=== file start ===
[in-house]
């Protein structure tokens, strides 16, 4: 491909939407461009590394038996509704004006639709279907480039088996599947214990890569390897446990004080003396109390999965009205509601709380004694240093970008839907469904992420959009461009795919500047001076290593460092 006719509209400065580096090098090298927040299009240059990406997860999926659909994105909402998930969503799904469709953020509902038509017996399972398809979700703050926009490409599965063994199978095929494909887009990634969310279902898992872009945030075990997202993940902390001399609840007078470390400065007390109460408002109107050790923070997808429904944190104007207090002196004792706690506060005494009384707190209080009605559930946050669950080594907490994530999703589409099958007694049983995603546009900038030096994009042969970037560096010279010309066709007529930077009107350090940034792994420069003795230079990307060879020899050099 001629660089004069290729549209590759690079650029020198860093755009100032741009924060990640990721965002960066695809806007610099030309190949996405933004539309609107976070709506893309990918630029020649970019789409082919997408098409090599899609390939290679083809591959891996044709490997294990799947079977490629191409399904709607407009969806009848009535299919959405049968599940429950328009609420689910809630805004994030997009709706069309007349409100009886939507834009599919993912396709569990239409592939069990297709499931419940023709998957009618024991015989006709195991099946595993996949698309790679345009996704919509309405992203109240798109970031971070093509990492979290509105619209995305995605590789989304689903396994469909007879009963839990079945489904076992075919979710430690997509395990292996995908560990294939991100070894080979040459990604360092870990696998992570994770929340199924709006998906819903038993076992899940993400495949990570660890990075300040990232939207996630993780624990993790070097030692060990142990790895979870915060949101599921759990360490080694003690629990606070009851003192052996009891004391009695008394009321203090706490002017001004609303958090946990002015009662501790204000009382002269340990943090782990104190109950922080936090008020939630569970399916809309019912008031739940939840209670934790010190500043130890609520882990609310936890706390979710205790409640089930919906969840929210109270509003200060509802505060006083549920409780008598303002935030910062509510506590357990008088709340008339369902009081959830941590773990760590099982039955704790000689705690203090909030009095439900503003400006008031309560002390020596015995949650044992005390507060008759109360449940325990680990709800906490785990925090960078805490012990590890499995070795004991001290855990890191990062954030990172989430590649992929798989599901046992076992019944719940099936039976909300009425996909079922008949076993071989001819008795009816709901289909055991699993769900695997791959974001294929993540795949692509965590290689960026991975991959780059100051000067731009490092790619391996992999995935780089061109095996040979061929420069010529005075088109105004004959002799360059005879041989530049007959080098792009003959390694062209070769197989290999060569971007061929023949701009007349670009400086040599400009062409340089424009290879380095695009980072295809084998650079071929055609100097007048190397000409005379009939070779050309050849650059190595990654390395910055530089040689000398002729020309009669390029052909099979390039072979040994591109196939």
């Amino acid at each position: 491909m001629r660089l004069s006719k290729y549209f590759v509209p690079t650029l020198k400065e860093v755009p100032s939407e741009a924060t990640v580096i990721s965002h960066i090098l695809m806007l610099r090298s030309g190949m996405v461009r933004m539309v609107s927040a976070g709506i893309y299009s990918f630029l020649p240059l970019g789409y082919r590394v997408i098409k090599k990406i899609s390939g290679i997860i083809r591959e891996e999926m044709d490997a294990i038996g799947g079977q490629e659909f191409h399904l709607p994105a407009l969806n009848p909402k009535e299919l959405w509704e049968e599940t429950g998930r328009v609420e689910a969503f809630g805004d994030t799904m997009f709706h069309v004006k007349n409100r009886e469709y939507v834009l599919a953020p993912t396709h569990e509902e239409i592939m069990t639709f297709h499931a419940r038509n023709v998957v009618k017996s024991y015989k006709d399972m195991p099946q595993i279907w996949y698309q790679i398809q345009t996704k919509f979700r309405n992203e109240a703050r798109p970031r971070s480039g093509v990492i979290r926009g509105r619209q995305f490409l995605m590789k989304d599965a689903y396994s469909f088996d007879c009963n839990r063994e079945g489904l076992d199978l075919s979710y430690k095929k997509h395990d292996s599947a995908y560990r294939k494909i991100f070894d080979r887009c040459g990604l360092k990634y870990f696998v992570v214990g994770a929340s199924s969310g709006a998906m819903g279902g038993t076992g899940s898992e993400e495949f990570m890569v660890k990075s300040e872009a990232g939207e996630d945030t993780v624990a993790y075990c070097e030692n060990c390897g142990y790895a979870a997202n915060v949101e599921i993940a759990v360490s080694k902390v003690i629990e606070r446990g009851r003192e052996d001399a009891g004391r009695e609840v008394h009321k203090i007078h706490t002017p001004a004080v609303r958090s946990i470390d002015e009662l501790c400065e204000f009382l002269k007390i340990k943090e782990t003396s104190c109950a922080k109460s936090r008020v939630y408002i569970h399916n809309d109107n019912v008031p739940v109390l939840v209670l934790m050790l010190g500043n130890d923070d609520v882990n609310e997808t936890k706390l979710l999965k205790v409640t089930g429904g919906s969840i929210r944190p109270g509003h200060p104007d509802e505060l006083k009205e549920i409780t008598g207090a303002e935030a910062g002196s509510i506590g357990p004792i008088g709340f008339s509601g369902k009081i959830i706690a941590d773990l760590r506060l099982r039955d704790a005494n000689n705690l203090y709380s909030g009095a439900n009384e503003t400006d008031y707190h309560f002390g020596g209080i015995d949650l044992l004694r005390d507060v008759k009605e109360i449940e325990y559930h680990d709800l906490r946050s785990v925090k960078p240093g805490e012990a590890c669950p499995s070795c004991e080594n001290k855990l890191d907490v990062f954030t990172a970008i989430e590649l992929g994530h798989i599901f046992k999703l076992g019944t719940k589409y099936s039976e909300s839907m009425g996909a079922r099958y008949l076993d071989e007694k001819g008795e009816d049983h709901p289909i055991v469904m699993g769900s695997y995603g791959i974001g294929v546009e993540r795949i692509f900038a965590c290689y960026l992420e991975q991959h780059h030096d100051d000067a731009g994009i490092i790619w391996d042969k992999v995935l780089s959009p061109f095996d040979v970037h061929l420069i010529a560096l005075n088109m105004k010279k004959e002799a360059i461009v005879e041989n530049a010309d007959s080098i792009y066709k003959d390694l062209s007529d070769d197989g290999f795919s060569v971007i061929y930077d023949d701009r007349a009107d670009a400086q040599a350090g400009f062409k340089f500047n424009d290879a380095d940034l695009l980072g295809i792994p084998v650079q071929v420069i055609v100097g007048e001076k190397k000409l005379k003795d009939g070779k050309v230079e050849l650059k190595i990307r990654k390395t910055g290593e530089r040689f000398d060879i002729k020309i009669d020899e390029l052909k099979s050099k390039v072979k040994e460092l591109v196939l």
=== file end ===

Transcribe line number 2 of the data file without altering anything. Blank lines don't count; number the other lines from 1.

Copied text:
């Protein structure tokens, strides 16, 4: 491909939407461009590394038996509704004006639709279907480039088996599947214990890569390897446990004080003396109390999965009205509601709380004694240093970008839907469904992420959009461009795919500047001076290593460092 006719509209400065580096090098090298927040299009240059990406997860999926659909994105909402998930969503799904469709953020509902038509017996399972398809979700703050926009490409599965063994199978095929494909887009990634969310279902898992872009945030075990997202993940902390001399609840007078470390400065007390109460408002109107050790923070997808429904944190104007207090002196004792706690506060005494009384707190209080009605559930946050669950080594907490994530999703589409099958007694049983995603546009900038030096994009042969970037560096010279010309066709007529930077009107350090940034792994420069003795230079990307060879020899050099 001629660089004069290729549209590759690079650029020198860093755009100032741009924060990640990721965002960066695809806007610099030309190949996405933004539309609107976070709506893309990918630029020649970019789409082919997408098409090599899609390939290679083809591959891996044709490997294990799947079977490629191409399904709607407009969806009848009535299919959405049968599940429950328009609420689910809630805004994030997009709706069309007349409100009886939507834009599919993912396709569990239409592939069990297709499931419940023709998957009618024991015989006709195991099946595993996949698309790679345009996704919509309405992203109240798109970031971070093509990492979290509105619209995305995605590789989304689903396994469909007879009963839990079945489904076992075919979710430690997509395990292996995908560990294939991100070894080979040459990604360092870990696998992570994770929340199924709006998906819903038993076992899940993400495949990570660890990075300040990232939207996630993780624990993790070097030692060990142990790895979870915060949101599921759990360490080694003690629990606070009851003192052996009891004391009695008394009321203090706490002017001004609303958090946990002015009662501790204000009382002269340990943090782990104190109950922080936090008020939630569970399916809309019912008031739940939840209670934790010190500043130890609520882990609310936890706390979710205790409640089930919906969840929210109270509003200060509802505060006083549920409780008598303002935030910062509510506590357990008088709340008339369902009081959830941590773990760590099982039955704790000689705690203090909030009095439900503003400006008031309560002390020596015995949650044992005390507060008759109360449940325990680990709800906490785990925090960078805490012990590890499995070795004991001290855990890191990062954030990172989430590649992929798989599901046992076992019944719940099936039976909300009425996909079922008949076993071989001819008795009816709901289909055991699993769900695997791959974001294929993540795949692509965590290689960026991975991959780059100051000067731009490092790619391996992999995935780089061109095996040979061929420069010529005075088109105004004959002799360059005879041989530049007959080098792009003959390694062209070769197989290999060569971007061929023949701009007349670009400086040599400009062409340089424009290879380095695009980072295809084998650079071929055609100097007048190397000409005379009939070779050309050849650059190595990654390395910055530089040689000398002729020309009669390029052909099979390039072979040994591109196939």